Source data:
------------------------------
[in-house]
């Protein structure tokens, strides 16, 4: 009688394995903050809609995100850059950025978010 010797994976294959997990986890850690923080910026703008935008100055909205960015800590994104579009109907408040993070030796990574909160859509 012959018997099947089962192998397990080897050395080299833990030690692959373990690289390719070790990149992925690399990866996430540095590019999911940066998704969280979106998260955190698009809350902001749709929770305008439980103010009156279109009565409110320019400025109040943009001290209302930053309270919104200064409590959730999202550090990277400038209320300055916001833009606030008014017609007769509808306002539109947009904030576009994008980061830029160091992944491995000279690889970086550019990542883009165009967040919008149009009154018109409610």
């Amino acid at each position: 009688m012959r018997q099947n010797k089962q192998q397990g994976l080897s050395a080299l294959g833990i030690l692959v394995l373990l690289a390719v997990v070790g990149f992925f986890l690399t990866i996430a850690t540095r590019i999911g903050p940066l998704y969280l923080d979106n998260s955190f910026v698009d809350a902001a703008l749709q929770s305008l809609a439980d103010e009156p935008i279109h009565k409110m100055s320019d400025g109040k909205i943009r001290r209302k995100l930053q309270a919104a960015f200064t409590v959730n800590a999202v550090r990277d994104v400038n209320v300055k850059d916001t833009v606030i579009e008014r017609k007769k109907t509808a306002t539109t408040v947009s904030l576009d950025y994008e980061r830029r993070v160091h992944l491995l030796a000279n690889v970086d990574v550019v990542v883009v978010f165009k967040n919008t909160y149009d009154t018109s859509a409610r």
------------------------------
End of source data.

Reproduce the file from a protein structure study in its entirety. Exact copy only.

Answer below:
[in-house]
């Protein structure tokens, strides 16, 4: 009688394995903050809609995100850059950025978010 010797994976294959997990986890850690923080910026703008935008100055909205960015800590994104579009109907408040993070030796990574909160859509 012959018997099947089962192998397990080897050395080299833990030690692959373990690289390719070790990149992925690399990866996430540095590019999911940066998704969280979106998260955190698009809350902001749709929770305008439980103010009156279109009565409110320019400025109040943009001290209302930053309270919104200064409590959730999202550090990277400038209320300055916001833009606030008014017609007769509808306002539109947009904030576009994008980061830029160091992944491995000279690889970086550019990542883009165009967040919008149009009154018109409610």
């Amino acid at each position: 009688m012959r018997q099947n010797k089962q192998q397990g994976l080897s050395a080299l294959g833990i030690l692959v394995l373990l690289a390719v997990v070790g990149f992925f986890l690399t990866i996430a850690t540095r590019i999911g903050p940066l998704y969280l923080d979106n998260s955190f910026v698009d809350a902001a703008l749709q929770s305008l809609a439980d103010e009156p935008i279109h009565k409110m100055s320019d400025g109040k909205i943009r001290r209302k995100l930053q309270a919104a960015f200064t409590v959730n800590a999202v550090r990277d994104v400038n209320v300055k850059d916001t833009v606030i579009e008014r017609k007769k109907t509808a306002t539109t408040v947009s904030l576009d950025y994008e980061r830029r993070v160091h992944l491995l030796a000279n690889v970086d990574v550019v990542v883009v978010f165009k967040n919008t909160y149009d009154t018109s859509a409610r």